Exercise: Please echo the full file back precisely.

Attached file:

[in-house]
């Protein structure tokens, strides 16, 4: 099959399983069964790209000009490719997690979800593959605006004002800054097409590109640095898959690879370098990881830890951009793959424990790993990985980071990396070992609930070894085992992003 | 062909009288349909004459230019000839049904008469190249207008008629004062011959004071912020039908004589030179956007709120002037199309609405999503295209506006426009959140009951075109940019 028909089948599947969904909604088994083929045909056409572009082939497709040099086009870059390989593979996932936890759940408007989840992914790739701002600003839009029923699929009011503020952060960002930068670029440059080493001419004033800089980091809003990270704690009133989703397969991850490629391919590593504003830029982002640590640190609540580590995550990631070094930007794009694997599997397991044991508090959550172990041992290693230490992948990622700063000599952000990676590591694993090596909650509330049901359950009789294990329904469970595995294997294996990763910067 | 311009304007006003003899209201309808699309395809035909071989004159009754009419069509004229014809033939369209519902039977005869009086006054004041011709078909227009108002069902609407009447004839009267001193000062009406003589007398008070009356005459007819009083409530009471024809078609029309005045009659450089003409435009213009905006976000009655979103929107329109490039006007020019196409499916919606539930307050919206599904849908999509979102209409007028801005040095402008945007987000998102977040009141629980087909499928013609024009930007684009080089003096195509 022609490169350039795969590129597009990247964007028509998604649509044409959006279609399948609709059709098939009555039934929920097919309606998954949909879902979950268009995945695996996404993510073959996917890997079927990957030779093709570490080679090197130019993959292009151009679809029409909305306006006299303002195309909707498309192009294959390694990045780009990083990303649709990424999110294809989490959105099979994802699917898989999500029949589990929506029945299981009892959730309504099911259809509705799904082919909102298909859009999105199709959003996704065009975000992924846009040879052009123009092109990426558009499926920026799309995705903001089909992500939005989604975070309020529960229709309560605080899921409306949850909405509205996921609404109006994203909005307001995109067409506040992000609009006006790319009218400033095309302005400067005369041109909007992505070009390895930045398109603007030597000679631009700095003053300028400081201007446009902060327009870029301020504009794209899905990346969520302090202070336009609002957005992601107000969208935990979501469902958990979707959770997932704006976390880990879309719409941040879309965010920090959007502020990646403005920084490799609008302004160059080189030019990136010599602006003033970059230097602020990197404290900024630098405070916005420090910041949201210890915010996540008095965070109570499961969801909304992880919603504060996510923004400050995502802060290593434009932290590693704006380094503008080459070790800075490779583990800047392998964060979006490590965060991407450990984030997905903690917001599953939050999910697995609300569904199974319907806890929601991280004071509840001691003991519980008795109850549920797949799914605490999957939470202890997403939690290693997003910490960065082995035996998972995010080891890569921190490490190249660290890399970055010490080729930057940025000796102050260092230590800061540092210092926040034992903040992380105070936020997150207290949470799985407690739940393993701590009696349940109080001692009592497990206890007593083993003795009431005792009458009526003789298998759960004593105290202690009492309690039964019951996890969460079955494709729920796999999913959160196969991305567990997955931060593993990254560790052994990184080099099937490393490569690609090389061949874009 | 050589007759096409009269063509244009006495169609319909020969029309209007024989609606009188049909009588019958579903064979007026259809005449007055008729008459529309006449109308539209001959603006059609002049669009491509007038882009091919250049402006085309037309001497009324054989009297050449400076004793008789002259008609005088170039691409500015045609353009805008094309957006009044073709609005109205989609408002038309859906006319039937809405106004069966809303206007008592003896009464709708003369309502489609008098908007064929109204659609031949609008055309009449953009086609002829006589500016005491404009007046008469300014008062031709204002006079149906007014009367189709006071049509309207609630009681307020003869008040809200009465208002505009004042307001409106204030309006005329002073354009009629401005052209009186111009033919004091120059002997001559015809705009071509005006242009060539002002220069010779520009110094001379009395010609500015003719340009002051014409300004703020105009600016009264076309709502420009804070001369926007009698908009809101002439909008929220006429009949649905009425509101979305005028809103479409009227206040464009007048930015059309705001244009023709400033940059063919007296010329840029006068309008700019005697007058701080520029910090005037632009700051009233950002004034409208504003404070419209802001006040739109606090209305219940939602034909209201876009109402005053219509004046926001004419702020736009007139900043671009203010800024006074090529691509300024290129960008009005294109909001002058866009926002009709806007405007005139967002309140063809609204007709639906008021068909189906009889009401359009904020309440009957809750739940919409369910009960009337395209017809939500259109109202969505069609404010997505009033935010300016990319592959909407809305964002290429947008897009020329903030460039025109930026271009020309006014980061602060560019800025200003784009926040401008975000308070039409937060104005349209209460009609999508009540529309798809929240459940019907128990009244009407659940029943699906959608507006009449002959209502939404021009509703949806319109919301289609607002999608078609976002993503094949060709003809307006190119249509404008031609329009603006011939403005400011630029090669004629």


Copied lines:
[in-house]
């Protein structure tokens, strides 16, 4: 099959399983069964790209000009490719997690979800593959605006004002800054097409590109640095898959690879370098990881830890951009793959424990790993990985980071990396070992609930070894085992992003 | 062909009288349909004459230019000839049904008469190249207008008629004062011959004071912020039908004589030179956007709120002037199309609405999503295209506006426009959140009951075109940019 028909089948599947969904909604088994083929045909056409572009082939497709040099086009870059390989593979996932936890759940408007989840992914790739701002600003839009029923699929009011503020952060960002930068670029440059080493001419004033800089980091809003990270704690009133989703397969991850490629391919590593504003830029982002640590640190609540580590995550990631070094930007794009694997599997397991044991508090959550172990041992290693230490992948990622700063000599952000990676590591694993090596909650509330049901359950009789294990329904469970595995294997294996990763910067 | 311009304007006003003899209201309808699309395809035909071989004159009754009419069509004229014809033939369209519902039977005869009086006054004041011709078909227009108002069902609407009447004839009267001193000062009406003589007398008070009356005459007819009083409530009471024809078609029309005045009659450089003409435009213009905006976000009655979103929107329109490039006007020019196409499916919606539930307050919206599904849908999509979102209409007028801005040095402008945007987000998102977040009141629980087909499928013609024009930007684009080089003096195509 022609490169350039795969590129597009990247964007028509998604649509044409959006279609399948609709059709098939009555039934929920097919309606998954949909879902979950268009995945695996996404993510073959996917890997079927990957030779093709570490080679090197130019993959292009151009679809029409909305306006006299303002195309909707498309192009294959390694990045780009990083990303649709990424999110294809989490959105099979994802699917898989999500029949589990929506029945299981009892959730309504099911259809509705799904082919909102298909859009999105199709959003996704065009975000992924846009040879052009123009092109990426558009499926920026799309995705903001089909992500939005989604975070309020529960229709309560605080899921409306949850909405509205996921609404109006994203909005307001995109067409506040992000609009006006790319009218400033095309302005400067005369041109909007992505070009390895930045398109603007030597000679631009700095003053300028400081201007446009902060327009870029301020504009794209899905990346969520302090202070336009609002957005992601107000969208935990979501469902958990979707959770997932704006976390880990879309719409941040879309965010920090959007502020990646403005920084490799609008302004160059080189030019990136010599602006003033970059230097602020990197404290900024630098405070916005420090910041949201210890915010996540008095965070109570499961969801909304992880919603504060996510923004400050995502802060290593434009932290590693704006380094503008080459070790800075490779583990800047392998964060979006490590965060991407450990984030997905903690917001599953939050999910697995609300569904199974319907806890929601991280004071509840001691003991519980008795109850549920797949799914605490999957939470202890997403939690290693997003910490960065082995035996998972995010080891890569921190490490190249660290890399970055010490080729930057940025000796102050260092230590800061540092210092926040034992903040992380105070936020997150207290949470799985407690739940393993701590009696349940109080001692009592497990206890007593083993003795009431005792009458009526003789298998759960004593105290202690009492309690039964019951996890969460079955494709729920796999999913959160196969991305567990997955931060593993990254560790052994990184080099099937490393490569690609090389061949874009 | 050589007759096409009269063509244009006495169609319909020969029309209007024989609606009188049909009588019958579903064979007026259809005449007055008729008459529309006449109308539209001959603006059609002049669009491509007038882009091919250049402006085309037309001497009324054989009297050449400076004793008789002259008609005088170039691409500015045609353009805008094309957006009044073709609005109205989609408002038309859906006319039937809405106004069966809303206007008592003896009464709708003369309502489609008098908007064929109204659609031949609008055309009449953009086609002829006589500016005491404009007046008469300014008062031709204002006079149906007014009367189709006071049509309207609630009681307020003869008040809200009465208002505009004042307001409106204030309006005329002073354009009629401005052209009186111009033919004091120059002997001559015809705009071509005006242009060539002002220069010779520009110094001379009395010609500015003719340009002051014409300004703020105009600016009264076309709502420009804070001369926007009698908009809101002439909008929220006429009949649905009425509101979305005028809103479409009227206040464009007048930015059309705001244009023709400033940059063919007296010329840029006068309008700019005697007058701080520029910090005037632009700051009233950002004034409208504003404070419209802001006040739109606090209305219940939602034909209201876009109402005053219509004046926001004419702020736009007139900043671009203010800024006074090529691509300024290129960008009005294109909001002058866009926002009709806007405007005139967002309140063809609204007709639906008021068909189906009889009401359009904020309440009957809750739940919409369910009960009337395209017809939500259109109202969505069609404010997505009033935010300016990319592959909407809305964002290429947008897009020329903030460039025109930026271009020309006014980061602060560019800025200003784009926040401008975000308070039409937060104005349209209460009609999508009540529309798809929240459940019907128990009244009407659940029943699906959608507006009449002959209502939404021009509703949806319109919301289609607002999608078609976002993503094949060709003809307006190119249509404008031609329009603006011939403005400011630029090669004629």